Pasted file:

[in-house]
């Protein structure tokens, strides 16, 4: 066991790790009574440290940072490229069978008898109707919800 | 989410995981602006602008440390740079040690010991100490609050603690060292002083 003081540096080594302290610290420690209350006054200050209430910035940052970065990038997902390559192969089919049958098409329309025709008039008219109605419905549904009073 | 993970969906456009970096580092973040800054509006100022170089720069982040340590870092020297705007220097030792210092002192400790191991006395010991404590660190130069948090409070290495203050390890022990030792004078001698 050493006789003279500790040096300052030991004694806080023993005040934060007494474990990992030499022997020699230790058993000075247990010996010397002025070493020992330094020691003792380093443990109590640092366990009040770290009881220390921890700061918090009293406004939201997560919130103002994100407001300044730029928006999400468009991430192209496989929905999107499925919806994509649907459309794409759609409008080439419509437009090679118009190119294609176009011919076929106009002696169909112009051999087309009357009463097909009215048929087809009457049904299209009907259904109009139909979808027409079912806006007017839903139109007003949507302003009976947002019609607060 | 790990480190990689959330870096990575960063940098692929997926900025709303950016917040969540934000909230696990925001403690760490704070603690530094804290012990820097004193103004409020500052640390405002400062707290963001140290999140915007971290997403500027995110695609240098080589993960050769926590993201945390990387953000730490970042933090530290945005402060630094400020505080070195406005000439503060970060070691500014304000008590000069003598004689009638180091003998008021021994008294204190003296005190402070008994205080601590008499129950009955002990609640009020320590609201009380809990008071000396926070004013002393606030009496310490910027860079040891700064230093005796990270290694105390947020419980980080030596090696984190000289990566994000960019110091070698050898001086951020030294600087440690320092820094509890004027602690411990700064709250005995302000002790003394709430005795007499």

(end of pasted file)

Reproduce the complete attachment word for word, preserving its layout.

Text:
[in-house]
């Protein structure tokens, strides 16, 4: 066991790790009574440290940072490229069978008898109707919800 | 989410995981602006602008440390740079040690010991100490609050603690060292002083 003081540096080594302290610290420690209350006054200050209430910035940052970065990038997902390559192969089919049958098409329309025709008039008219109605419905549904009073 | 993970969906456009970096580092973040800054509006100022170089720069982040340590870092020297705007220097030792210092002192400790191991006395010991404590660190130069948090409070290495203050390890022990030792004078001698 050493006789003279500790040096300052030991004694806080023993005040934060007494474990990992030499022997020699230790058993000075247990010996010397002025070493020992330094020691003792380093443990109590640092366990009040770290009881220390921890700061918090009293406004939201997560919130103002994100407001300044730029928006999400468009991430192209496989929905999107499925919806994509649907459309794409759609409008080439419509437009090679118009190119294609176009011919076929106009002696169909112009051999087309009357009463097909009215048929087809009457049904299209009907259904109009139909979808027409079912806006007017839903139109007003949507302003009976947002019609607060 | 790990480190990689959330870096990575960063940098692929997926900025709303950016917040969540934000909230696990925001403690760490704070603690530094804290012990820097004193103004409020500052640390405002400062707290963001140290999140915007971290997403500027995110695609240098080589993960050769926590993201945390990387953000730490970042933090530290945005402060630094400020505080070195406005000439503060970060070691500014304000008590000069003598004689009638180091003998008021021994008294204190003296005190402070008994205080601590008499129950009955002990609640009020320590609201009380809990008071000396926070004013002393606030009496310490910027860079040891700064230093005796990270290694105390947020419980980080030596090696984190000289990566994000960019110091070698050898001086951020030294600087440690320092820094509890004027602690411990700064709250005995302000002790003394709430005795007499």